Every vehicle on the road comes with instructions that cover everything from how to set the radio, how to change a tire, how to read the symbols on the dash, and how to properly maintain the vehicle. It’s called an “owner’s manual,” and it typically is found in the glove compartment.
Marketing departments write owner’s manuals with input from engineers. Why you ask? If engineers wrote the manuals, you would have even less of a clue as to what the manufacturers were trying to tell you, but I digress. Owner’s manuals convey valuable information about how best to maintain your vehicle. They list specifications for fluids including engine oil, coolant, transmission fluid, and differential fluid. Also, owner’s manuals tell owners what should be done to maintain vehicles and when these services should be performed.
Factory recommendations can be tricky because they rely on the customer to determine which schedule should be followed: “normal” or “severe.” If you check your owner’s manual, you will likely see that conditions such as multiple short trips, driving on gravel or dusty conditions, driving in extreme heat, and making short trips are all considered “severe” use. If motorists wanted to strictly follow factory recommendations, most would use follow the severe service recommendations. Following a chart to determine the appropriate services for your vehicle can be confusing for a couple of reasons. Some manuals contain information for several vehicles or for components with which your vehicle may not be equipped. For example, many owner’s manuals state that cabin air filters should be maintained at specific intervals, even when the vehicle did not come equipped with them. Also, nobody actually records service in their vehicle (it would be like marking in a library book), so it is tough to keep track of what has been done and what should be done. Most local dealers do not feel compelled to follow factory maintenance schedules. Many will say that their experience dictates that several services be performed regardless of whether these recommendations appear in the manual or not. Give it a try, break out your owner’s manual, call the service department of your local dealer, and ask what services they recommend at a specific mileage interval. In all likelihood, what you hear will not match what you read. In defense of dealers, not all factory recommendations are clear. Owner’s manuals typically dictate that items be checked at a certain interval, even if replacement is not recommend. Presumably, if an item is to be checked, it is to be replaced if inspection dictates. One item that is usually ignored in factory maintenance schedules is brake fluid. Almost all factory maintenance schedules list flushing brakes as a maintenance item that should be performed bi-annually, but this information is typically contained elsewhere in the manual.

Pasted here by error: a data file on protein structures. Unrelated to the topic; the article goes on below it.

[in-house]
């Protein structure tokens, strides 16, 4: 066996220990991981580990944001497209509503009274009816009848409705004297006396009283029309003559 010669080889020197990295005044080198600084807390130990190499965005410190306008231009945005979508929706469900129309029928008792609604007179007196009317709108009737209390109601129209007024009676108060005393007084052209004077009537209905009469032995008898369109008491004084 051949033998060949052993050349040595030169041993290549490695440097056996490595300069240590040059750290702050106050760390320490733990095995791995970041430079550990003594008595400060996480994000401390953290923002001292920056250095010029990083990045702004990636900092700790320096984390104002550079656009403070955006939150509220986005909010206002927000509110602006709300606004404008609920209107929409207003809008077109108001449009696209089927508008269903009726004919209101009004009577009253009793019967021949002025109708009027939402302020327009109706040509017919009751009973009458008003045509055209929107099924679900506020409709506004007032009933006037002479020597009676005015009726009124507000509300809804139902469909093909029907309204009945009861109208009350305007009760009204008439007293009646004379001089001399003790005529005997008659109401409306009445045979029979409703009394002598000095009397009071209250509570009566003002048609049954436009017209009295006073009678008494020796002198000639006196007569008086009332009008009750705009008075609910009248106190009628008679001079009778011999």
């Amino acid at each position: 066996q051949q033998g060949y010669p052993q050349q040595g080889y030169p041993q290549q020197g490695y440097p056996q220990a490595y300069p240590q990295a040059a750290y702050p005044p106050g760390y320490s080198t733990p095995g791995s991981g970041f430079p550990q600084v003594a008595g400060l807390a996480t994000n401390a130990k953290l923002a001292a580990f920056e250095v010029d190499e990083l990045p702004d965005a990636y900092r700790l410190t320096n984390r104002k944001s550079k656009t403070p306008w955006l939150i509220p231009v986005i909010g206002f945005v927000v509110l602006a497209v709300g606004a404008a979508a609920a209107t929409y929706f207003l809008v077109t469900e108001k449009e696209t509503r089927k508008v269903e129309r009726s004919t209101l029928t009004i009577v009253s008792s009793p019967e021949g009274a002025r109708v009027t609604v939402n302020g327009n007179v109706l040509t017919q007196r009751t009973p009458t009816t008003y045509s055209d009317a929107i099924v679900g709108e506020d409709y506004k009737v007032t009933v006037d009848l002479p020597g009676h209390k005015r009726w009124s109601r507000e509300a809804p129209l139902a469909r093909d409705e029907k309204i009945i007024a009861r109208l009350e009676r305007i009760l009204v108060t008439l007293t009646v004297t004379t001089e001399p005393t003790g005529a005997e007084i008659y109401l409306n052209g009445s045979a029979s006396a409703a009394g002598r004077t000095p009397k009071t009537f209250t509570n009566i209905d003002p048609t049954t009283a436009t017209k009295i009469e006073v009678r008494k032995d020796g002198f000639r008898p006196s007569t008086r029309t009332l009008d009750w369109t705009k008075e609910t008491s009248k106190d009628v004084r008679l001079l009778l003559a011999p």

At Sant Automotive, we keep keeping track of your maintenance easy. We check factory recommendations to see what is recommended, and we are thorough in inspecting your vehicles. Moreover, if you provide us with an email address, we will send period reminders, both for maintenance and for repairs that should be made based on our thorough inspection. At Sant Automotive, we’ll keep you on the road. If you have any questions, please call Sant Automotive at 314-849-2900.